An important piece of Rotorua history is gone with the death of 103-year-old treasure Ynys Fraser QSM.
The gracious and dignified Fraser has been described as a "one-off" who had a wonderful sense of fun.
Her family said she was "born to dance" and she lived so long simply because she loved life.
Among Fraser's long list of community services was being a patron of the Friends of QE Health, Charter member of Zonta, a member of various U3A groups and an active member of Friends of the Rotorua Museum.
The mother of two sons and two daughters collated and edited several books of fellow Rotorua residents' memories and was heavily involved in Rotorua Hospice. She was awarded a QSM for services to the community in 2003.
Born in London on August 3, 1917, Fraser moved with her family to Rotorua when she was nine months old, following her father, Dr Wilfred Stanley Wallis, who was the medical superintendent of King George V Military Hospital, which is today known as Rotorua Hospital.
Suffering from illness when she was little, she wasn't well enough to start school until she was seven and it always surprised her that she lived for so long considering her rough start in life.
She told journalist Jill Nicholas in an Our People article in the Rotorua Daily Post in 2016 that she had no idea why she had lived for so long, but put it down to "taking breaths of pure, beautiful fresh air".
Much of that air could be found at her iconic cottage at Hamurana Springs, where she had lived with her late husband, Kenneth Fraser, since the post-war days until she died. A walkway at the springs is named after her.
The Department of Conservation gave Fraser a special exemption to live in the cottage, despite it being conservation land, and a deal was struck with Ngāti Rangiwewehi when the land was handed back to Māori ownership to allow Fraser to remain in her home.
Given that her home was out of town, she insisted on continuing to drive, passing her driver's licence tests with flying colours right up until she was 99.
Fraser's son, Iain Fraser, said his mother always felt special local iwi allowed her to stay in her cottage.
"Ngāti Rangiwewehi were very good to her and very supportive of the family. She felt very secure and safe in those latter years."
He said the word that best described his mother was "enthusiastic".
"Whatever she did she did with enthusiasm and whatever she did she did it well. If she got involved with something, it would happen."
The secret to her long life, he said, was the fact she loved it so much.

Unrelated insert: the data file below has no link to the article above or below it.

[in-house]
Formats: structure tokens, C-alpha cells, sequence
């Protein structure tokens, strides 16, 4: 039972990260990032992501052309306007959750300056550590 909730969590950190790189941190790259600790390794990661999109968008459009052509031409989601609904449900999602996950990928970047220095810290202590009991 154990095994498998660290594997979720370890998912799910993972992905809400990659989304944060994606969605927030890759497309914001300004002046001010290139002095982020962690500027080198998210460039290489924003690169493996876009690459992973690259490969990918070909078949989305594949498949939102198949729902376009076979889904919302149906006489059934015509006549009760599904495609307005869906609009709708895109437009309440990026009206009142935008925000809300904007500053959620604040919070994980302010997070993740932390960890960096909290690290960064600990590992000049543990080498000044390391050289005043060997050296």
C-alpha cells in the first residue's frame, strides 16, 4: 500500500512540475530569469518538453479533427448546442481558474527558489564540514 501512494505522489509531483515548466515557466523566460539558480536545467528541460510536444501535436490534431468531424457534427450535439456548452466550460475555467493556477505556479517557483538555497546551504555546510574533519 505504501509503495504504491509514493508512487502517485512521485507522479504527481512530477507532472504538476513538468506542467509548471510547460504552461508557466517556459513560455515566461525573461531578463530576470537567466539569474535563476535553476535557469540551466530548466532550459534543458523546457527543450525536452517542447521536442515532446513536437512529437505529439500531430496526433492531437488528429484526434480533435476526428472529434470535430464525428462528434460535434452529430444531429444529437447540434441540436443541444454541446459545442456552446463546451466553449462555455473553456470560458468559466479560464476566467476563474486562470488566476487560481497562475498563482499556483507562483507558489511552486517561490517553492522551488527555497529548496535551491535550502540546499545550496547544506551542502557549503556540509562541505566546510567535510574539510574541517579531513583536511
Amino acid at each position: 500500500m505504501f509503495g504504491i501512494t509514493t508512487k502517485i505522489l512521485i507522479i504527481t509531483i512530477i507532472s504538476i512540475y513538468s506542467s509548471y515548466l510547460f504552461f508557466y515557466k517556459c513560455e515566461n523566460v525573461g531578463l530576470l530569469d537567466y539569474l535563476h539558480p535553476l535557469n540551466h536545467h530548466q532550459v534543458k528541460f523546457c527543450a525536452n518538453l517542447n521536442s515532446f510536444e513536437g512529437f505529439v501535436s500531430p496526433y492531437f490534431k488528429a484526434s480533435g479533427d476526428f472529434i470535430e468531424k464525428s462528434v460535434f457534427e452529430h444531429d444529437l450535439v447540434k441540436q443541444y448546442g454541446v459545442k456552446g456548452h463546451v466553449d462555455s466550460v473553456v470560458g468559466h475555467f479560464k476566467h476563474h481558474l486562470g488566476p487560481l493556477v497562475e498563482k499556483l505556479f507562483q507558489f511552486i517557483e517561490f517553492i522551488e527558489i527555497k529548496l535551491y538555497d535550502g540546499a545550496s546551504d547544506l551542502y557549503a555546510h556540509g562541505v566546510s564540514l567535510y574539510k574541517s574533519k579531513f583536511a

"She loved living. She enjoyed every day and had just the most positive attitude. Every morning she woke up she was ready to enjoy that day."
He said as a mother she would always be there for her children, grandchildren and great-grandchildren.
"She used to have a huge diary of all the things she was doing but if anyone of us needed her, she would drop everything for us."
Rotorua mayor Steve Chadwick said she dealt with the Fraser family as Conservation
Minister to grant the exemption.
"She loved her cottage and lived alone in such an isolated spot. She had no fear as she was a local icon and dearly loved."
Chadwick said she had cherished memories of Fraser dancing at public events, including the 100th celebration for QE.
"She had a great love of music and I will hold a memory of her dancing wildly with her scarf flying in the breeze at the Arts Village jazz festival. She must have been all of 99.
Our Isadora Duncan is now at rest. Thank you for your shared joy."
Former Rotorua Museum guide Ann Somerville said she had a long involvement with Ynys during her 23 years at the museum.
"She was always so involved, with huge generosity, and always such a gracious and dignified lady with a huge sense of fun. She'd grace every occasion, would come in and was so charming and would talk to everyone."
Somerville said Ynys had a way of encouraging all artists simply by being there and sharing her knowledge.
"She kept on living in her wee cottage and was just a one-off. She crossed generations and Māori and European, she straddled the worlds with grace."
Fraser is survived by her children Christine, Iain, Charlotte and David, 14 grandchildren and 26 great-grandchildren. Her funeral is at 2pm today at Hamurana Springs Park.